Chairman of the board, BMW
Born: August 31, 1946, in Storkow, Kreis Fürstenwalde, Germany.
Education: University of Munich, BSc, 1968; MS, 1972; PhD, 1976.
Career: Swiss Institute for Nuclear Research, 1976–1978, researcher; University of Munich, 1976–1978, lecturer; McKinsey & Company, 1978–1982, consultant; Bayerische Motoren Werke (BMW), 1982–1985, head of planning and control, research and development division; 1985–1988, head of corporate planning; 1988–1990, head of corporate organization; 1990–1993, head of corporate strategy and coordination; BMW (US) Holding Corporation, 1993–1995, chief executive officer and chairman of the board; BMW AG, 1995–1996, executive director; 1996–1999, head of personnel and information technology; 1999–2002, chief financial officer; 2000–2002, head of the sales division; 2002–, chairman of the board.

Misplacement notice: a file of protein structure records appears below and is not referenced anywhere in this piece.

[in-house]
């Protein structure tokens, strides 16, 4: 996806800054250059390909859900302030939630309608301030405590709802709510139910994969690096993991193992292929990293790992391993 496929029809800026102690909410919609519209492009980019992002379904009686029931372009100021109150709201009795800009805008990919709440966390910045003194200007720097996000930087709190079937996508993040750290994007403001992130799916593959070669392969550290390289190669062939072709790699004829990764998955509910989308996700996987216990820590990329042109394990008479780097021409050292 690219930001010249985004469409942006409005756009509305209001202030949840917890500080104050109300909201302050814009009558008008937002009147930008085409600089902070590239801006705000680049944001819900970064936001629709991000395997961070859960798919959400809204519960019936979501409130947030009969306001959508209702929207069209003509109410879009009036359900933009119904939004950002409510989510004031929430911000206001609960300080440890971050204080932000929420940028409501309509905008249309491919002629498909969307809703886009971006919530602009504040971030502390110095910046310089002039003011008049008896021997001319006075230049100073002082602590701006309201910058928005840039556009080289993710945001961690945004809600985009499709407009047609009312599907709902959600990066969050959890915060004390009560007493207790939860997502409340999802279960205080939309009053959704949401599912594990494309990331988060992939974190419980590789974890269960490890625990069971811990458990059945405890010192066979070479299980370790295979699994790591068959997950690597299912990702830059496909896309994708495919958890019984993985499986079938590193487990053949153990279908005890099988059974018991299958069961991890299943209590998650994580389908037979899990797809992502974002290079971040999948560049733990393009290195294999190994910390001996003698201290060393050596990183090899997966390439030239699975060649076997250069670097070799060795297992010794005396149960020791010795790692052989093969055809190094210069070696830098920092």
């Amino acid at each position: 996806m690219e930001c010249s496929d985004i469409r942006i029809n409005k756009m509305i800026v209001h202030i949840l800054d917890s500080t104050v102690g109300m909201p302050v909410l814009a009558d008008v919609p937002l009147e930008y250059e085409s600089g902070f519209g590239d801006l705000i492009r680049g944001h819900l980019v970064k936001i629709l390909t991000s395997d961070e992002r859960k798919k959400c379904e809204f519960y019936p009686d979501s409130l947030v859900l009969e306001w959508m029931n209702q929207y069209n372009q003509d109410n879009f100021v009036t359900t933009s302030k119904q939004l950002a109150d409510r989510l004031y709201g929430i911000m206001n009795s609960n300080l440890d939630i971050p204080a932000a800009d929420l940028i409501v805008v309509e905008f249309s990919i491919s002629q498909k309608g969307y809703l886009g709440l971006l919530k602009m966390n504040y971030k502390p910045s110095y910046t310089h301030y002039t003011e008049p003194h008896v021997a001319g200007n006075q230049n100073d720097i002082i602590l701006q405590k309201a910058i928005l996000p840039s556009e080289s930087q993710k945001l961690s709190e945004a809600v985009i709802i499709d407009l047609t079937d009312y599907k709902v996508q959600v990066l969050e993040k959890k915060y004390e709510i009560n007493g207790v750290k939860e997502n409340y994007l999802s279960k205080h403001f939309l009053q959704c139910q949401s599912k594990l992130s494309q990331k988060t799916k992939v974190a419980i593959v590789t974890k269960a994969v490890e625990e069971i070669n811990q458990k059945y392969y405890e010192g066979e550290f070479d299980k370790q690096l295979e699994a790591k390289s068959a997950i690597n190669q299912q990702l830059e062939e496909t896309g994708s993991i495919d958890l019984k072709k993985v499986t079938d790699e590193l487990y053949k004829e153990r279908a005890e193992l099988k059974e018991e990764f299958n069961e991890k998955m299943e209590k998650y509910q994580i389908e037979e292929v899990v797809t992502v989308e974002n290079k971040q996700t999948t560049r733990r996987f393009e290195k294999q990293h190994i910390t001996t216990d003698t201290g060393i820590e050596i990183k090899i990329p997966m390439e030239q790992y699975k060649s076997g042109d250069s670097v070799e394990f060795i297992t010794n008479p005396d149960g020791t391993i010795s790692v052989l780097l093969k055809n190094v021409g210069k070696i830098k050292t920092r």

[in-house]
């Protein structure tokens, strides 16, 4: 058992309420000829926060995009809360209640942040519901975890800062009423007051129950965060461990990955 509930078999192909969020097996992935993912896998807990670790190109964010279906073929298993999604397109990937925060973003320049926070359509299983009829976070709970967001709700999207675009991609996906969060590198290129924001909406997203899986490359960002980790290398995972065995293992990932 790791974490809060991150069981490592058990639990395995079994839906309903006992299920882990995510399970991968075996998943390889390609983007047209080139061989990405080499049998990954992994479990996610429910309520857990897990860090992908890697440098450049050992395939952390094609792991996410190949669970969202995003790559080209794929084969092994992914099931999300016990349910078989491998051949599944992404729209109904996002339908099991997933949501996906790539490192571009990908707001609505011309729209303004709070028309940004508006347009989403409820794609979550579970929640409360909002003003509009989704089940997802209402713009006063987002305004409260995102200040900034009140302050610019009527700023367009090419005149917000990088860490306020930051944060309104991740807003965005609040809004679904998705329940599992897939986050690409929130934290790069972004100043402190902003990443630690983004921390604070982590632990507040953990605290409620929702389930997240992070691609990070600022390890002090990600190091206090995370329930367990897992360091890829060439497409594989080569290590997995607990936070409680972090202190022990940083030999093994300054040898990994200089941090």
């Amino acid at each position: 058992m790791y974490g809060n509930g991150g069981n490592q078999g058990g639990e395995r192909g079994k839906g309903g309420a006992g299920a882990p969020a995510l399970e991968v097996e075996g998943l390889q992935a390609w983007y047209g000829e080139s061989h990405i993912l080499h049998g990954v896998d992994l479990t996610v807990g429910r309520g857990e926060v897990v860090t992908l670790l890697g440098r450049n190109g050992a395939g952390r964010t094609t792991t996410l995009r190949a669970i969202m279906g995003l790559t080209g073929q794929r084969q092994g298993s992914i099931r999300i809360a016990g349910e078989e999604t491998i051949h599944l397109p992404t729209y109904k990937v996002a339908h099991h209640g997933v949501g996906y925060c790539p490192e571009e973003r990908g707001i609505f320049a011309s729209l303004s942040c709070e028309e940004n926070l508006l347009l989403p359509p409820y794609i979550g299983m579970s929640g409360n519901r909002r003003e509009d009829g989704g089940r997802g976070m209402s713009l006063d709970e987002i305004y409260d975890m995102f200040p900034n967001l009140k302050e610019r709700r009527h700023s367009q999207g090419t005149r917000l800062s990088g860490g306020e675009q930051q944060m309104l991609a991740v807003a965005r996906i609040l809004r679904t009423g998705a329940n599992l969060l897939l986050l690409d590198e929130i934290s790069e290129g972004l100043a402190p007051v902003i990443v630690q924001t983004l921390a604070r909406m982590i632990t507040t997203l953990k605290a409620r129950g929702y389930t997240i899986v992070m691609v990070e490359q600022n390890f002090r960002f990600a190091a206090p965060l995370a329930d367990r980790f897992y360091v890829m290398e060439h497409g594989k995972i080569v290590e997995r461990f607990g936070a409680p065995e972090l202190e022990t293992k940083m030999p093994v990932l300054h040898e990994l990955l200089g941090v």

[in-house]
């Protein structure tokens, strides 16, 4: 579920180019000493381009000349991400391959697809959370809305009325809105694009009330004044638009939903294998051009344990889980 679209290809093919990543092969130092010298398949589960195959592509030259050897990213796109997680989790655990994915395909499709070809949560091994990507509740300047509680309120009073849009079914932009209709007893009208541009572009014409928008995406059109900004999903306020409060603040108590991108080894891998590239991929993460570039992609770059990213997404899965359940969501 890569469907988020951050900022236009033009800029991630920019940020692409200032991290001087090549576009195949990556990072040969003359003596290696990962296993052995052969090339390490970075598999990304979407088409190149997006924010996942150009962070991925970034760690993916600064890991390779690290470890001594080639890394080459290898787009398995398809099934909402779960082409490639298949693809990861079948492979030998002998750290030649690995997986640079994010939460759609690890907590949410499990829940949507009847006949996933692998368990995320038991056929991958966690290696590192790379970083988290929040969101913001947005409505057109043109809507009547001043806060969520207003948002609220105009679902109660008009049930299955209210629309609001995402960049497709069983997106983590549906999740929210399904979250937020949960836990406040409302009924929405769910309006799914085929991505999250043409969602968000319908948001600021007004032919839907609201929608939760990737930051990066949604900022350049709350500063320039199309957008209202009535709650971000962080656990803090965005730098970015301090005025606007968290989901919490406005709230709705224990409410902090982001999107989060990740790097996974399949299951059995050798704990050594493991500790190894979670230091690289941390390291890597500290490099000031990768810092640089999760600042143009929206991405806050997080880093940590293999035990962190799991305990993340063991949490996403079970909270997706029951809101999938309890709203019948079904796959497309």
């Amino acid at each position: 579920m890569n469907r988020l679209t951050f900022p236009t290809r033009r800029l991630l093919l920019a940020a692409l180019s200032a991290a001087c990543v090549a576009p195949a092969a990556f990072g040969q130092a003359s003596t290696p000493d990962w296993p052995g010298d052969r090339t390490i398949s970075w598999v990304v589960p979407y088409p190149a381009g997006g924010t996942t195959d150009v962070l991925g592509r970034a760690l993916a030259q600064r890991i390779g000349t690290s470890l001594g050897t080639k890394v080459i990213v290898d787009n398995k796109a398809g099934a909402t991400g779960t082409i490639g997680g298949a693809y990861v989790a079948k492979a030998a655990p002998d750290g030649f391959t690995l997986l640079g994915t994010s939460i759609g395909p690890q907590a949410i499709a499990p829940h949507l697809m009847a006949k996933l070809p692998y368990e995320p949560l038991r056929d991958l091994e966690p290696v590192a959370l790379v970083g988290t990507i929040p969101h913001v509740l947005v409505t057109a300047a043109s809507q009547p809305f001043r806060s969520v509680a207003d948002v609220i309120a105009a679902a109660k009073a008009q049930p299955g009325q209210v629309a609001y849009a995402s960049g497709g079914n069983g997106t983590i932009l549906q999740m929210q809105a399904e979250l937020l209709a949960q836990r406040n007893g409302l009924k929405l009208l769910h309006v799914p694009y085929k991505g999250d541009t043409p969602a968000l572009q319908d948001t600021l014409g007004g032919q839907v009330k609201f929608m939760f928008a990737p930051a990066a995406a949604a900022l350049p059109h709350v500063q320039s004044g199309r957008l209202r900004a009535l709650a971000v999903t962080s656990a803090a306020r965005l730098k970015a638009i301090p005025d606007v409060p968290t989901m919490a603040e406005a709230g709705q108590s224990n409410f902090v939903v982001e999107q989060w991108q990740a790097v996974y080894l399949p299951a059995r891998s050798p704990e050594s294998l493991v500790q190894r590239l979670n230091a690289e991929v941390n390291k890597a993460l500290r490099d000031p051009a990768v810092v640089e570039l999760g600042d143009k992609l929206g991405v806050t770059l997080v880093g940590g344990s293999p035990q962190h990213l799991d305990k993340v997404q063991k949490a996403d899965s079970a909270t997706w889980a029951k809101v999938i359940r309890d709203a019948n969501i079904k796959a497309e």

Awards: Wall Street Journal Europe , Customer Value Champion of the Year, 2003; Cannes Lions International Advertising Festival, Advertiser of the Year, 2004.
Address: BMW AG, Petuelring 130, 80788 Munich, Germany; http://www.bmw.com.
■ Helmut Panke had an intense gaze and a forceful personality. He relished and encouraged debates during staff meetings, and he was admired for his penetrating questioning. He would spend hours one-on-one with a manager, working out in detail what the manager was to do, and then he would let the manager work without further interference. It was Panke's belief that working for Bayerische Motoren Werke (BMW; Bavarian Motor Works) should be fun, and he created an atmosphere in which employees could enjoy their work. Eloquent, Panke spoke flawless English.